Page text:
Question: I believe I can learn a lot from an applicant’s Facebook page, but this applicant has security settings so I cannot see the page. Can I require the applicant to provide his password to me as part of the application process?
Answer: No. Many states have passed laws expressly prohibiting employers from requiring job applicants to turn over passwords to personal social networking sites such as Facebook. Even if you live in a state that has not yet caught up with this trend, this is a really, really bad idea.
Potential employers can learn a lot of information that they should not know about their job candidates when browsing their social networking sites. You probably know that you cannot make an employment decision based on any one of the numerous protected characteristics that apply to your state (likely including age, gender, race, national origin, disability, genetic information, possibly sexual orientation and familial status, or even political affiliation and military service, or arrest record). In most situations, you don’t need to know this information about an applicant to determine whether to hire him or her.
With regard to arrest record—some states prohibit the use of an arrest record that did not result in a conviction, but allow you to consider pending arrests not yet resolved. You could potentially see an older post along the lines of “Whew! Got that latest arrest dismissed. Took long enough!” Depending on where you are located, that statement may not be able to be the basis of an employment decision—but now you know about it.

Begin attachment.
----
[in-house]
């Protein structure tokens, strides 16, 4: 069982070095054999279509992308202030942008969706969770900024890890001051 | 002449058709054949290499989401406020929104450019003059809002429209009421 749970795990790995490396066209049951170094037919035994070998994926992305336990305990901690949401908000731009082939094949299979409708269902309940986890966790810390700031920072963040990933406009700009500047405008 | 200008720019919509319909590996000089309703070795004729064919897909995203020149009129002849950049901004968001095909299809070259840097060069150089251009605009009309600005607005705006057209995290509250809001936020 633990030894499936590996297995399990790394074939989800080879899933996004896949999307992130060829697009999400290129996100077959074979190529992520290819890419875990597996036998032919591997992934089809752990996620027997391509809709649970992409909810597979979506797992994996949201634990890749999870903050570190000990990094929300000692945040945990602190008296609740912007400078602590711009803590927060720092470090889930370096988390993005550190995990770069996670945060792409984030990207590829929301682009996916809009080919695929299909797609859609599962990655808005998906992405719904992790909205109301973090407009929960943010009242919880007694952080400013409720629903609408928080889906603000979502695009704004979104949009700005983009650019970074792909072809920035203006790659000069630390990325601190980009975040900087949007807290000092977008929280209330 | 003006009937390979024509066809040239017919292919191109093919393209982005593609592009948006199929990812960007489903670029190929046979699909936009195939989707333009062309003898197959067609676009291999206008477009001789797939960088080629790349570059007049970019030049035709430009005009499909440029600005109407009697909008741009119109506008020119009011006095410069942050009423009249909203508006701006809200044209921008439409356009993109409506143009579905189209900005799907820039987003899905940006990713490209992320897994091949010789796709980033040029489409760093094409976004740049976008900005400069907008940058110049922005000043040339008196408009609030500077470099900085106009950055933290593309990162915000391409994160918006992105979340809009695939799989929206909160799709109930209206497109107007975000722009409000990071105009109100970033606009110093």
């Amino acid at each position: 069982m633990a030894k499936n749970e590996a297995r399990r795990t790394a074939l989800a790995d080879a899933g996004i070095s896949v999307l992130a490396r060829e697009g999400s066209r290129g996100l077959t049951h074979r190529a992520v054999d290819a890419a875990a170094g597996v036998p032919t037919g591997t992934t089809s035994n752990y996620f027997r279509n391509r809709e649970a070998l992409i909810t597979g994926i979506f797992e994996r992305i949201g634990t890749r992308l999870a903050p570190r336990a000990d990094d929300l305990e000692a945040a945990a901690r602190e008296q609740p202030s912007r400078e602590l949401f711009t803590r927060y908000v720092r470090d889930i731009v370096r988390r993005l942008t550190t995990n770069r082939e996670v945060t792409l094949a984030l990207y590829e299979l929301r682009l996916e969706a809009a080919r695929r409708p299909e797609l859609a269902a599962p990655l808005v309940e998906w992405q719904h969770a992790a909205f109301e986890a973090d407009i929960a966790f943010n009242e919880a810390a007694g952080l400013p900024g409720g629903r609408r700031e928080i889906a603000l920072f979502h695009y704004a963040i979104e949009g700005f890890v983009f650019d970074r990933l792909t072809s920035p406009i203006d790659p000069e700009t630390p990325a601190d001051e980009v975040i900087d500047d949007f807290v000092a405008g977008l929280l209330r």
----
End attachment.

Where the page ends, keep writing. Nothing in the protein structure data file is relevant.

In addition, some states, such as New York, have laws prohibiting employers from making employment decisions based on outside lawful activity—such as smoking cigarettes, drinking alcohol, or supporting a union. What if you see a picture of the applicant with a cigarette in one hand and a wine glass in another? What if you see a post “Going out today to support my Dad on the picket line. Come join me!”
If you peruse a Facebook page you are very likely to obtain such very information that you legally cannot use to make your decision. In addition to the above, you could see posts regarding the applicant’s mother’s recovery from breast cancer (prohibited genetic information)—or information about the applicant’s own disability (potential for disability discrimination). You could even see a picture that indicates race, national origin and gender which you may not have been able to glean from a resume alone. Once you know, it is going to be very hard to tell whether it colored your decision or not.
If you ask the applicant for his or her password, and the applicant turns it over, the applicant now knows that you are going to check the site—and what you are going to see. If that applicant is denied employment, he or she could claim that your “no hire” determination was based on something you saw on Facebook and could then sue you for discrimination based on that action alone. Thus, not asking for the password in the first place is a simple litigation avoidance technique that can be beneficial to your company.
Furthermore—privacy concerns can be raised when you start perusing your applicants’ personal, private and confidential social networking sites to make employment decisions. This could start the employee/employer relationship out on the wrong foot.
Go ahead and “Google Search” the applicant if you must – keeping in mind the risks associated with the information you may obtain—but do not press an applicant for their Facebook password.